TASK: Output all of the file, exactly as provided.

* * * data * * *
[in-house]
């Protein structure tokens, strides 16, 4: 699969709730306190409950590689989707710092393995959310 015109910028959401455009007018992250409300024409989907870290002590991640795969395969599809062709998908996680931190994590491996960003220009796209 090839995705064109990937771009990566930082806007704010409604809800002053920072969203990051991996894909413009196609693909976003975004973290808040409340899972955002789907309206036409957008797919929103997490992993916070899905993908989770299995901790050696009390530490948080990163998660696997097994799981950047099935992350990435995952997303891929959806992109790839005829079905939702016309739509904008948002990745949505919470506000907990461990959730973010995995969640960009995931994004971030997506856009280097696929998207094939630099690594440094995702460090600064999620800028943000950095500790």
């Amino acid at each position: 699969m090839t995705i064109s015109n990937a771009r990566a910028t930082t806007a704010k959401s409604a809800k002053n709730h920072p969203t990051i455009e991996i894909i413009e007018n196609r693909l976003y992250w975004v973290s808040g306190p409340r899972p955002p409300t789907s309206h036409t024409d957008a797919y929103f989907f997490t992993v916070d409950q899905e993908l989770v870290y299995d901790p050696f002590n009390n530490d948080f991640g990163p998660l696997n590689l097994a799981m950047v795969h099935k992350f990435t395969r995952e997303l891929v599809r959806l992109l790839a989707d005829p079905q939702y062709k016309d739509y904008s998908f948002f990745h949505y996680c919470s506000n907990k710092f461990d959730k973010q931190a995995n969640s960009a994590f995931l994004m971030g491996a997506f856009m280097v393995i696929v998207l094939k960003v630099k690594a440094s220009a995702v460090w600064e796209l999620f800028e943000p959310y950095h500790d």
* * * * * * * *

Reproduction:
[in-house]
């Protein structure tokens, strides 16, 4: 699969709730306190409950590689989707710092393995959310 015109910028959401455009007018992250409300024409989907870290002590991640795969395969599809062709998908996680931190994590491996960003220009796209 090839995705064109990937771009990566930082806007704010409604809800002053920072969203990051991996894909413009196609693909976003975004973290808040409340899972955002789907309206036409957008797919929103997490992993916070899905993908989770299995901790050696009390530490948080990163998660696997097994799981950047099935992350990435995952997303891929959806992109790839005829079905939702016309739509904008948002990745949505919470506000907990461990959730973010995995969640960009995931994004971030997506856009280097696929998207094939630099690594440094995702460090600064999620800028943000950095500790």
């Amino acid at each position: 699969m090839t995705i064109s015109n990937a771009r990566a910028t930082t806007a704010k959401s409604a809800k002053n709730h920072p969203t990051i455009e991996i894909i413009e007018n196609r693909l976003y992250w975004v973290s808040g306190p409340r899972p955002p409300t789907s309206h036409t024409d957008a797919y929103f989907f997490t992993v916070d409950q899905e993908l989770v870290y299995d901790p050696f002590n009390n530490d948080f991640g990163p998660l696997n590689l097994a799981m950047v795969h099935k992350f990435t395969r995952e997303l891929v599809r959806l992109l790839a989707d005829p079905q939702y062709k016309d739509y904008s998908f948002f990745h949505y996680c919470s506000n907990k710092f461990d959730k973010q931190a995995n969640s960009a994590f995931l994004m971030g491996a997506f856009m280097v393995i696929v998207l094939k960003v630099k690594a440094s220009a995702v460090w600064e796209l999620f800028e943000p959310y950095h500790d």